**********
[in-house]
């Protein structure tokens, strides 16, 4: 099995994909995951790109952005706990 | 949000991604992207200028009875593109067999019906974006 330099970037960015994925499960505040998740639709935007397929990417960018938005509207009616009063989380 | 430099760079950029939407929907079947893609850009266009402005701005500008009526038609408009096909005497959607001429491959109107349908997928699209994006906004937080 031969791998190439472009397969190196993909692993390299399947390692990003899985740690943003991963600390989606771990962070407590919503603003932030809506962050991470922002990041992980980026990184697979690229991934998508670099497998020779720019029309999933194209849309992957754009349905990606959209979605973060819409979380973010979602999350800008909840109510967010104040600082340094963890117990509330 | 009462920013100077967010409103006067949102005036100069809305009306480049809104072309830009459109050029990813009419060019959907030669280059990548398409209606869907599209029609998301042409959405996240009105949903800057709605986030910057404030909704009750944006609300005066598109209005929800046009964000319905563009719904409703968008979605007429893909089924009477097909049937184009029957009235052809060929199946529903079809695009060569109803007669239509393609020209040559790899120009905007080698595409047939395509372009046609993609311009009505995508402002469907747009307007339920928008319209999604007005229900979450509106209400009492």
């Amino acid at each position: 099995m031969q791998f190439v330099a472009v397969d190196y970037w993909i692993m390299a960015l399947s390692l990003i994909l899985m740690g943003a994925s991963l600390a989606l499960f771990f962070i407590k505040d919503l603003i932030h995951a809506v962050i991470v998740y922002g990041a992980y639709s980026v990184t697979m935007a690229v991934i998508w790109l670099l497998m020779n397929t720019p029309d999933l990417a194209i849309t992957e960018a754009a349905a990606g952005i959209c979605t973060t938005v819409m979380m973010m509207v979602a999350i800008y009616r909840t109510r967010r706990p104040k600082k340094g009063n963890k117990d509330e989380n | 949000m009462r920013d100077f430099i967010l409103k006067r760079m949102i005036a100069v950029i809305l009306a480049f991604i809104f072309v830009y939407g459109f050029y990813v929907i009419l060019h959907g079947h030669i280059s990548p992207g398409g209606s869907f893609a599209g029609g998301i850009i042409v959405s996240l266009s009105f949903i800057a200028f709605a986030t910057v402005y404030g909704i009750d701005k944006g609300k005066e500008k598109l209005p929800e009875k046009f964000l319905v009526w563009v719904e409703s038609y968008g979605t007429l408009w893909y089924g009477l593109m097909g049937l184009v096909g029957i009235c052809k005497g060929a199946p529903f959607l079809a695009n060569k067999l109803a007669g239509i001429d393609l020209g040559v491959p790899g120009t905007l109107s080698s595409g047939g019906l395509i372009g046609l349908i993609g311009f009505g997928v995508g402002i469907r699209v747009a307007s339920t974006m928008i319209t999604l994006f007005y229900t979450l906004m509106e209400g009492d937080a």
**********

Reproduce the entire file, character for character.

[in-house]
């Protein structure tokens, strides 16, 4: 099995994909995951790109952005706990 | 949000991604992207200028009875593109067999019906974006 330099970037960015994925499960505040998740639709935007397929990417960018938005509207009616009063989380 | 430099760079950029939407929907079947893609850009266009402005701005500008009526038609408009096909005497959607001429491959109107349908997928699209994006906004937080 031969791998190439472009397969190196993909692993390299399947390692990003899985740690943003991963600390989606771990962070407590919503603003932030809506962050991470922002990041992980980026990184697979690229991934998508670099497998020779720019029309999933194209849309992957754009349905990606959209979605973060819409979380973010979602999350800008909840109510967010104040600082340094963890117990509330 | 009462920013100077967010409103006067949102005036100069809305009306480049809104072309830009459109050029990813009419060019959907030669280059990548398409209606869907599209029609998301042409959405996240009105949903800057709605986030910057404030909704009750944006609300005066598109209005929800046009964000319905563009719904409703968008979605007429893909089924009477097909049937184009029957009235052809060929199946529903079809695009060569109803007669239509393609020209040559790899120009905007080698595409047939395509372009046609993609311009009505995508402002469907747009307007339920928008319209999604007005229900979450509106209400009492």
């Amino acid at each position: 099995m031969q791998f190439v330099a472009v397969d190196y970037w993909i692993m390299a960015l399947s390692l990003i994909l899985m740690g943003a994925s991963l600390a989606l499960f771990f962070i407590k505040d919503l603003i932030h995951a809506v962050i991470v998740y922002g990041a992980y639709s980026v990184t697979m935007a690229v991934i998508w790109l670099l497998m020779n397929t720019p029309d999933l990417a194209i849309t992957e960018a754009a349905a990606g952005i959209c979605t973060t938005v819409m979380m973010m509207v979602a999350i800008y009616r909840t109510r967010r706990p104040k600082k340094g009063n963890k117990d509330e989380n | 949000m009462r920013d100077f430099i967010l409103k006067r760079m949102i005036a100069v950029i809305l009306a480049f991604i809104f072309v830009y939407g459109f050029y990813v929907i009419l060019h959907g079947h030669i280059s990548p992207g398409g209606s869907f893609a599209g029609g998301i850009i042409v959405s996240l266009s009105f949903i800057a200028f709605a986030t910057v402005y404030g909704i009750d701005k944006g609300k005066e500008k598109l209005p929800e009875k046009f964000l319905v009526w563009v719904e409703s038609y968008g979605t007429l408009w893909y089924g009477l593109m097909g049937l184009v096909g029957i009235c052809k005497g060929a199946p529903f959607l079809a695009n060569k067999l109803a007669g239509i001429d393609l020209g040559v491959p790899g120009t905007l109107s080698s595409g047939g019906l395509i372009g046609l349908i993609g311009f009505g997928v995508g402002i469907r699209v747009a307007s339920t974006m928008i319209t999604l994006f007005y229900t979450l906004m509106e209400g009492d937080a």